Government delegates' awareness of gender issues has heightened over the past three sessions of the United Nations Preparatory Committee to create a permanent International Criminal Court. The Women's Caucus for Gender Justice in the International Criminal Court (Women's Caucus) formed in February 1997 in order to pressure government delegates creating the Court to include a gender perspective. The Women's Caucus urges governments to consider and incorporate the lessons that women involved in the International Criminal Tribunals have already learned and gains that international women's human rights activists have already made from Vienna to Beijing. But many government delegates involved in creating this new court are unfamiliar with the impact of war and violence on women and children and the importance of formally including such views in any international legal fora. The Women's Caucus strives to ensure that these concerns are addressed in the statute establishing the International Criminal Court.
One of the Women's Caucus' most significant accomplishments occurred within the context of defining War Crimes at the December 1997 United Nations negotiations on the establishment of an International Criminal Court. There was overwhelming support by the government delegates to include a prohibition of "committing rape, sexual slavery, enforced prostitution, enforced pregnancy, enforced sterilization, and any other form of sexual violence also constituting a grave breach of the Geneva Conventions." This provision was added to the list of serious violations already in the February 1997 draft text relating to War Crimes, making clear that such sexual crimes are acts of violence and not merely "outrages of personal dignity," as previously included in the older draft statute. Like other gains by the Women's Caucus, this provision is not guaranteed to be included in the statute creating the Court until the statute is finalized.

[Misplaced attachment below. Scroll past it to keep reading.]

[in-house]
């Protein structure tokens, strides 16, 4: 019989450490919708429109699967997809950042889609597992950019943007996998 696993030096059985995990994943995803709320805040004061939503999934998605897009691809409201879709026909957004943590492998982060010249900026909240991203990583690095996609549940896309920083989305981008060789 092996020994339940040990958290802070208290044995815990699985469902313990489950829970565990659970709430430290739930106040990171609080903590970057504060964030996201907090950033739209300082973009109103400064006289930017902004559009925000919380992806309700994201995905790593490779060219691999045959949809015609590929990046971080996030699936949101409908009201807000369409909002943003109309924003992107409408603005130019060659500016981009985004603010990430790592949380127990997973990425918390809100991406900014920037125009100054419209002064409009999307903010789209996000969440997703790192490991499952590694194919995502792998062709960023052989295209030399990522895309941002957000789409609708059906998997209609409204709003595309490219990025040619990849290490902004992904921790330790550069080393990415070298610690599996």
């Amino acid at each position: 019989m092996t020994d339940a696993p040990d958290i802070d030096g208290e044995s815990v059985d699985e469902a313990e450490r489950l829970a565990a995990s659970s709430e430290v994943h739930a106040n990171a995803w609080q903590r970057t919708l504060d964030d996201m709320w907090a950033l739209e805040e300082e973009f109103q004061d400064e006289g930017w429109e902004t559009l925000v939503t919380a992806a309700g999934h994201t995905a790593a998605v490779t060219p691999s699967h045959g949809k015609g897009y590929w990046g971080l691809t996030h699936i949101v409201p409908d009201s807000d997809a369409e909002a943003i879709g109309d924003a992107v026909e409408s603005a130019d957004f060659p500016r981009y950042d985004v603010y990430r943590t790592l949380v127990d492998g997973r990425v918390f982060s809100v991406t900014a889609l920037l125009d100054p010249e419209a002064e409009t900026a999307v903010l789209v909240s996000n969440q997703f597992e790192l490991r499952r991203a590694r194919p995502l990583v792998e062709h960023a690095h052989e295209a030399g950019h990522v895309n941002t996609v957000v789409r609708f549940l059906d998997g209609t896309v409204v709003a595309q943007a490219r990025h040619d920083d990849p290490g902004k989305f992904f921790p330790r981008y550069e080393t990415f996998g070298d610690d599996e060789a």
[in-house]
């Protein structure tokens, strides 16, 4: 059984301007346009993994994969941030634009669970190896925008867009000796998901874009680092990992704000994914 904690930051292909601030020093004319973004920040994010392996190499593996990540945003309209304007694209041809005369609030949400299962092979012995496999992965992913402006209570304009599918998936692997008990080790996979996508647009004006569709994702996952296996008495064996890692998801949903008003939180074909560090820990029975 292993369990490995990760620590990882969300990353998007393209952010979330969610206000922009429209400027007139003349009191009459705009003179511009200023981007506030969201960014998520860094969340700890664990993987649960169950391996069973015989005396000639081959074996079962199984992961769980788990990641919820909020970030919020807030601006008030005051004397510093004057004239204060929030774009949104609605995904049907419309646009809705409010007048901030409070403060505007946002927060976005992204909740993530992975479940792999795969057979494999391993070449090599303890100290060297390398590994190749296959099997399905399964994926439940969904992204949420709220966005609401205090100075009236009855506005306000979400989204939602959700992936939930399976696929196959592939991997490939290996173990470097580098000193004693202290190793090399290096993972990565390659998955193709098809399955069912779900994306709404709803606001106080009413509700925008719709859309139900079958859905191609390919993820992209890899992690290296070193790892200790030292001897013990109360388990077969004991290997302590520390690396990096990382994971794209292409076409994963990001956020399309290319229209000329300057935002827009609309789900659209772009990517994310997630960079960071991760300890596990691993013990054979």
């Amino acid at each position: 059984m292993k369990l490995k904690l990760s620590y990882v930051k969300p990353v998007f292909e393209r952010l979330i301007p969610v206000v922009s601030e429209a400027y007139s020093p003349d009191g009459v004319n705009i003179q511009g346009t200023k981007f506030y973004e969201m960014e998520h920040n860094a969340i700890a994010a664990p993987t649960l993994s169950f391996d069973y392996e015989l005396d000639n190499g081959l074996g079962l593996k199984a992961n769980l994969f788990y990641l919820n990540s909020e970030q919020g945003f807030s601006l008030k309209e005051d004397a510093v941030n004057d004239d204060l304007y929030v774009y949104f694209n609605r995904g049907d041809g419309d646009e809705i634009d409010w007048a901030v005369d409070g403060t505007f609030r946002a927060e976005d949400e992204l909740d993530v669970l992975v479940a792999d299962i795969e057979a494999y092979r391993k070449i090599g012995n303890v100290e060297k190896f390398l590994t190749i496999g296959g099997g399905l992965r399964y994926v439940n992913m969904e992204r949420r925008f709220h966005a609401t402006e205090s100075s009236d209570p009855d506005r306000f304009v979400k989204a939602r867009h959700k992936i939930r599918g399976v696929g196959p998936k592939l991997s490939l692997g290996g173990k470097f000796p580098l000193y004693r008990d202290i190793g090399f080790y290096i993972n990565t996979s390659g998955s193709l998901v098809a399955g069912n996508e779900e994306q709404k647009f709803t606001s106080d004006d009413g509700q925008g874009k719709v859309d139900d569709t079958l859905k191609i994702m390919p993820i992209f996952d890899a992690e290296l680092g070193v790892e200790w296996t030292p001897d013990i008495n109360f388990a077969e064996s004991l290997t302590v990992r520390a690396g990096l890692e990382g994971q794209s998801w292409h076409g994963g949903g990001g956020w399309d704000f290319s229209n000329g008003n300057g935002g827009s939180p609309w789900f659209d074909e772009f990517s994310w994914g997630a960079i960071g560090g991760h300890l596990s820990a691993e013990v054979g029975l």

From June 15-July 17, 1998, plenipotentiaries will gather for a diplomatic treaty conference in Rome to finalize the draft statute creating the permanent Court. The ICC establishment process can be delayed quite easily if delegates negotiating the draft statute cannot reach consensus on substantive and procedural issues, or if the negotiation process fails to include a broad sector of society, such as women. If the Women's Caucus is to be truly successful at the diplomatic treaty conference, Women's Caucus supporters must lobby governments, to ensure that the potential gains written into the draft statute are retained in the final document. We must emphasize that if governments want our support which is essential to the Court's legitimacy, then they must include our views.
An open letter was sent in response to questions raised by Ubutabera, the Independent newsletter on the International Criminal Tribunal for Rwanda, to members of the NGO Coalition on Women's Human Rights in Conflict Situations.
Ubutabera raised questions in a personal communication to members of the NGO Coalition on Women's Human Rights in Conflict Situations in late November 1997 and in the December 9, 1997 issue of Ubutabera concerning the Coalition's letter to Justice Arbour and appended report "Witness Protection, Gender and the ICTR".
The response to Ubutabera reiterated the fact that witnesses and potential witnesses are at great risk. It further clarified specific points with regard to witness protection at the ICTR. The letter emphasized the fact that a witness protection unit was not established from the very start of the work of the Office of The Prosecutor. Questions regarding the reluctance of local women's associations to collaborate with the Sexual Assault Team were further clarified. The letter also discussed the conceptualizing of rape and sexual violence and the importance of hiring women experienced in working with survivors of sexual violence.